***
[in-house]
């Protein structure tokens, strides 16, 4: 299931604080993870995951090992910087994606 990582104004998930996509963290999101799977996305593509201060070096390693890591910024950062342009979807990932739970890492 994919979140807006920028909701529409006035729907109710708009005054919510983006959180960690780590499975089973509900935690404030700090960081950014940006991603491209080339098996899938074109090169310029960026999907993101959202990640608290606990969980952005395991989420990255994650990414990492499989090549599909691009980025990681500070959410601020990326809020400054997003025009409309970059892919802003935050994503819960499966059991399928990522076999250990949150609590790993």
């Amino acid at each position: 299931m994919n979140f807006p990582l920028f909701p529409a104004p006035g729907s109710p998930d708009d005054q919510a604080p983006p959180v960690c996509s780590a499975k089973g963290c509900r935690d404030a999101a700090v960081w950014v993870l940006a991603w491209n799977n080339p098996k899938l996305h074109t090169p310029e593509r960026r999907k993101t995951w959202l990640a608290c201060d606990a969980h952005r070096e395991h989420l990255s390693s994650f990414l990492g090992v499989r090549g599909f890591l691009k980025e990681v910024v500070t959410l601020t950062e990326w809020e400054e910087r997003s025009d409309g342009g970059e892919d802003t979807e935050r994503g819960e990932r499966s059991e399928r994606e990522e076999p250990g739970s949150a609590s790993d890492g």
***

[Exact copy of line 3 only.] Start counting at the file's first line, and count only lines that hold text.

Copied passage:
């Amino acid at each position: 299931m994919n979140f807006p990582l920028f909701p529409a104004p006035g729907s109710p998930d708009d005054q919510a604080p983006p959180v960690c996509s780590a499975k089973g963290c509900r935690d404030a999101a700090v960081w950014v993870l940006a991603w491209n799977n080339p098996k899938l996305h074109t090169p310029e593509r960026r999907k993101t995951w959202l990640a608290c201060d606990a969980h952005r070096e395991h989420l990255s390693s994650f990414l990492g090992v499989r090549g599909f890591l691009k980025e990681v910024v500070t959410l601020t950062e990326w809020e400054e910087r997003s025009d409309g342009g970059e892919d802003t979807e935050r994503g819960e990932r499966s059991e399928r994606e990522e076999p250990g739970s949150a609590s790993d890492g």